Saturday, February 28, 2015
I've visited the Bahamas many, many, times but I don't recall being so struck by the startling blue water and sky. Every where I stepped on the small island of Bimini, I felt enveloped by the dreamy blue landscape. I was so taken that I coined the phrase Bimini blue whenever I became awestruck by the island's beauty, which was every time I strolled along the shore. When I arrived on the larger island of Nassau and realized that the scenery was still the same serene blue, I decided to change it to Bahamas blue. There are 700 Bahamanian islands so I don't know if all of them share the same beauty but there was enough on these two to soothe any winter-worn soul.
Thursday, February 19, 2015
I'm extremely excited to visit the Bahamian out island of Bimini this week. Located 50 miles off the coast of Florida, this little island is the closest Bahamian island to the U.S. but its old school culture and history is a world away. I'll be tracing the footsteps of Dr. Martin Luther King Jr., who wrote part of his Nobel Peace Prize speech while relaxing and sailing in Bimini and Adam Clayton Powell, the first African American to represent New York in the House of Representatives and also an activist and minister who introduced MLK to his island retreat. Bimini is also noted as the place Ernest Hemingway loved to game fish and where the Lost City of Atlantis possibly originated. So I'll have lots to post about! Look out for pix and updates from this fascinating trip soon.
Monday, February 16, 2015
The quickest way to understand a place is to dive into the culture. In Stockholm, I was extremely lucky to be invited to experience the Swedish ritual of fika. An important part of Swedish life that involves enjoying coffee and pastries with friends, family or co-workers, fika reveals the Swedish love of home life and sweets. Strolling the narrow streets of Stockholm, I noticed that every cafe was crammed with people lingering over coffee and big, puffy, rolls. Turns out those rolls, called Semla, are a hugely popular part of the Lenten ritual of fattening up before the fast. Only people seem to gobble more Semlor (plural) than they practice Lenten fasting these days.
I was fortunate to arrive in February, just when the Semla craze stirs up and even more fortunate to have two Stockholm based friends, Lola Akinmade Akerstrom and Germaine Thomas to invite me to fika and guide me through the tradition. Fika (pronounced fee-cah) is like a coffee break except it's not tied to work or any pre-determined structure, you can have fika several times a day at any time you like. The semla is made from wheat flour, sprinkled with cardamon and filled with almond paste and whipped cream. It sounds rich and impossibly decadent because it is. I have to admit, I was intimidated by the size and heft of the Semla. How do you eat them without making a mess? As we settled into a bustling cafe in the Central station of Stockholm's metro, Lola and Germaine showed me. You take the lid off the bun and you're supplied with tiny spoons the scoop out the cream. As Semla experts, they informed me that these were good Semlor, fresh and made with high quality ingredients. Apparently, all Semla is not created equal and it's possible to get stuck with bad Semlor that tastes terrible. That definitely wasn't the case here. I dug into the creamy sweetness and sipped chai tea, savoring the sweetness. My favorite part was the almond paste but I especially loved trying fika with my Swedish friends.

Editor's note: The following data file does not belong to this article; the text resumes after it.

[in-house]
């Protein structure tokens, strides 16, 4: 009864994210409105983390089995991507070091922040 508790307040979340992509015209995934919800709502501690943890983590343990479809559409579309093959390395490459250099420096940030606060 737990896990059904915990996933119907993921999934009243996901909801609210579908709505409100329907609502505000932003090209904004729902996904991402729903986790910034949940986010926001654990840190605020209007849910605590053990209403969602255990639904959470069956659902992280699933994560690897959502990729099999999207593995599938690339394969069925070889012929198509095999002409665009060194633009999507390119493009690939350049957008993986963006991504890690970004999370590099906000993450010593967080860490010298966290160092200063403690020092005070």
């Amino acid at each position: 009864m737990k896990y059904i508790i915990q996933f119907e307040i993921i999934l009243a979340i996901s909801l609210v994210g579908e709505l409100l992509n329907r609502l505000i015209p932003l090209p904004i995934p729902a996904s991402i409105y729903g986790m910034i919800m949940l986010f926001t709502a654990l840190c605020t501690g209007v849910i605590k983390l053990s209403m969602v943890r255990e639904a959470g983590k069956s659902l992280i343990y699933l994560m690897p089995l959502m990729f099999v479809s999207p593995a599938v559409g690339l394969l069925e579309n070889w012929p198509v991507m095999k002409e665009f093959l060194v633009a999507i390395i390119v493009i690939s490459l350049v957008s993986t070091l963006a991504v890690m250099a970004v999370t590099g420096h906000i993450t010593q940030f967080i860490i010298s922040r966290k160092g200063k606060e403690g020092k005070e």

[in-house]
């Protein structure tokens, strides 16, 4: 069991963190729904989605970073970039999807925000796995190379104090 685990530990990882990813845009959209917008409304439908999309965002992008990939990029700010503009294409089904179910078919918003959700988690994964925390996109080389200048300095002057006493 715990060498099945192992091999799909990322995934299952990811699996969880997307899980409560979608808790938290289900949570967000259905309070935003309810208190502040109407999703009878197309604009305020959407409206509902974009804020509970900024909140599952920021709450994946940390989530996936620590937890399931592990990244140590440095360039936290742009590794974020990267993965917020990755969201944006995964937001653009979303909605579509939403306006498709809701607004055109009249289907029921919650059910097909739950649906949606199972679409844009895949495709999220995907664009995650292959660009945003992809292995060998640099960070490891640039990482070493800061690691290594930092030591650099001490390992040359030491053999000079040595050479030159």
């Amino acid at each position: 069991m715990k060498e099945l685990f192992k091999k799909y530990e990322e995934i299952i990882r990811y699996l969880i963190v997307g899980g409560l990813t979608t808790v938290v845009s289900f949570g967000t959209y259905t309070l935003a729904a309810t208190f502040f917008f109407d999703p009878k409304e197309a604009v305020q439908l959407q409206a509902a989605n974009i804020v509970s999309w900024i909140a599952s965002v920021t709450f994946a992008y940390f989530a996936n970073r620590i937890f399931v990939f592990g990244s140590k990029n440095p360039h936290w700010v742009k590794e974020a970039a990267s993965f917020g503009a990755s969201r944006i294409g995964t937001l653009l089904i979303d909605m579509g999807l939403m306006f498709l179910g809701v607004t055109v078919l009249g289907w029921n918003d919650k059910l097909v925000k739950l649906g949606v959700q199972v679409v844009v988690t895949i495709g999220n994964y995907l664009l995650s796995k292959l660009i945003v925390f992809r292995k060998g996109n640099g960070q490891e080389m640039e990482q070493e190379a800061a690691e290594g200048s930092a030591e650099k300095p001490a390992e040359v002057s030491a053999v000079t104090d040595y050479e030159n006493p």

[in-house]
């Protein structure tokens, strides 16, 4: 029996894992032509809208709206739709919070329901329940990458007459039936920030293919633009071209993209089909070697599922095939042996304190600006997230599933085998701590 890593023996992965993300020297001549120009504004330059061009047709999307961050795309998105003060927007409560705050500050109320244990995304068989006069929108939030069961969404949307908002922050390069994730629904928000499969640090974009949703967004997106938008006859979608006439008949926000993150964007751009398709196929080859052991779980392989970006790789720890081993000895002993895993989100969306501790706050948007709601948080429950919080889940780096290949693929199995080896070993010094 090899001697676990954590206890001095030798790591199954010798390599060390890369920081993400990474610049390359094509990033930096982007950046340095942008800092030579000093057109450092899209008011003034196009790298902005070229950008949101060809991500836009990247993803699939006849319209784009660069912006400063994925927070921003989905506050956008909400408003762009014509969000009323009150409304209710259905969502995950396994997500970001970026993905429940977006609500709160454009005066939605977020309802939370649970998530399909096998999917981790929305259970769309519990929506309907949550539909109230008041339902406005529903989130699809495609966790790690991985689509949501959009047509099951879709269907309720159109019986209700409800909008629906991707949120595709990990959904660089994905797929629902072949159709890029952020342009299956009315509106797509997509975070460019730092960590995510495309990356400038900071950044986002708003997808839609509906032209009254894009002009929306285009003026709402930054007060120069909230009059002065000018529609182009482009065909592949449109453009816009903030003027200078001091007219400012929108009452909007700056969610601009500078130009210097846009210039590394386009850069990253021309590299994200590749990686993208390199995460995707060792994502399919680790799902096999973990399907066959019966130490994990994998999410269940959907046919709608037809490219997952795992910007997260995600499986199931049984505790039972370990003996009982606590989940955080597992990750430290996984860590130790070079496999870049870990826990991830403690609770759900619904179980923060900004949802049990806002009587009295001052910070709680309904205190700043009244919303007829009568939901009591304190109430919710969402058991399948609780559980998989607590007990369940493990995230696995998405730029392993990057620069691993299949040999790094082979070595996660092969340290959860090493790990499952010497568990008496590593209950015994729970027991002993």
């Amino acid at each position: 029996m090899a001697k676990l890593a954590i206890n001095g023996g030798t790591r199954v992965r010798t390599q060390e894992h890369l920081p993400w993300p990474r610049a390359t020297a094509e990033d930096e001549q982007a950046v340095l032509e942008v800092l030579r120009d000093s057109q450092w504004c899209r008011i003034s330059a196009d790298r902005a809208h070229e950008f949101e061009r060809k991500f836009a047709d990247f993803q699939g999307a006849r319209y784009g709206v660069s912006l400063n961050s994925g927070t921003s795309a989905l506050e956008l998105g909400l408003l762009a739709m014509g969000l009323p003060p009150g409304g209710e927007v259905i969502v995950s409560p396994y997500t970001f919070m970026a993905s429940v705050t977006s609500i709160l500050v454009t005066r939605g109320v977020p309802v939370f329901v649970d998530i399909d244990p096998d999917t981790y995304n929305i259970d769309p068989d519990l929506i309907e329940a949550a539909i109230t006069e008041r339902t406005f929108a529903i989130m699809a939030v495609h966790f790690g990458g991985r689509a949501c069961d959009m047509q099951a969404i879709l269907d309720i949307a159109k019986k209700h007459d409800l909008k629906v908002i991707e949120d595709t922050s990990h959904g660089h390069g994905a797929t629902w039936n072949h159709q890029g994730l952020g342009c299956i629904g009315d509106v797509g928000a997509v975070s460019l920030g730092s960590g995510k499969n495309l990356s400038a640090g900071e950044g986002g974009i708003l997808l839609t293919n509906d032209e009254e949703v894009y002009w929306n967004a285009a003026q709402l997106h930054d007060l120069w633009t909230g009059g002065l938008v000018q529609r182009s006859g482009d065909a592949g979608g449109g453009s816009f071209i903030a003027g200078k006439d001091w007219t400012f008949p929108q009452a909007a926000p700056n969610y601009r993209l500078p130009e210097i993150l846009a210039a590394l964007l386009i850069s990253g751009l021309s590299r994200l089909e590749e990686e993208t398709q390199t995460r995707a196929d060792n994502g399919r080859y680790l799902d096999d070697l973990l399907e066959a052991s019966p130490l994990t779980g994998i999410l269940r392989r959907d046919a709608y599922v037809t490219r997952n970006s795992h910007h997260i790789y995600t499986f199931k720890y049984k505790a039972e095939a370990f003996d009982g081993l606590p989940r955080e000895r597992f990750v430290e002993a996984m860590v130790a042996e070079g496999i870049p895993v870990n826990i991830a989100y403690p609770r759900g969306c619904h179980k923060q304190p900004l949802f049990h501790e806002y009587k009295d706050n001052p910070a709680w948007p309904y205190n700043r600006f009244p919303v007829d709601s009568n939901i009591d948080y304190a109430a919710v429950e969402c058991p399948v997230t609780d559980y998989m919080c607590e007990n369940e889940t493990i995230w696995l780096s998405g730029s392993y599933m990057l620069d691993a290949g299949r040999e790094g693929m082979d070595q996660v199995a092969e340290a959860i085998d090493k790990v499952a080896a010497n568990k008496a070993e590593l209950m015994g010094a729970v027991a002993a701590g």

Tuesday, February 10, 2015
When I landed in Stockholm for the first time, I was surprised at how familiar it seemed. Perhaps it was because of the daily snowfall and the people rushing through streets and train stations bundled against freezing blasts. This is my Chicago reality and Stockholm really was not that different at all. Gamla Stan, the city's old town and city center, was where everyone suggested I start my exploration. So I hopped on the metro and arrived in the winding labyrinth of Gamla Stan streets.
This sculpture is the first thing I spotted as I climbed out of the metro. Stockholm is a city filled with art and aesthetics but this was my first up close look at an art piece. I was charmed by the whimsical lines and the parents sheltering a smiling child. I thought it was a good representation of Stockholm's overall welcoming vibe.
Gamla Stan was built in the '1300s but most of the buildings date from the 18th and 19th century.
The cobblestone streets were narrow and slippery with snow and I was worried about sliding down one of them so I didn't stop and take as many photos as I would have liked. It seemed like the streets all melted into each other and opened up into tiny alleyways like this one.
When I arrived at this imposing structure, I was sure it was the palace but it turned out to be the parliament building. All of the streets started to look alike and I got lost strolling through Gamla Stan. I didn't worry though, the Swedes I met were very friendly. A nice man guided me to a metro station that was two stops away from the stop I started from. By this time, I was soaked from all of the soggy snow and ready to visit a cafe for tea.
This was my last glimpse of Gamla Stan and it's my favorite image. The faded gold buildings and narrow passages served as my first Stockholm greeting and I was eager for more.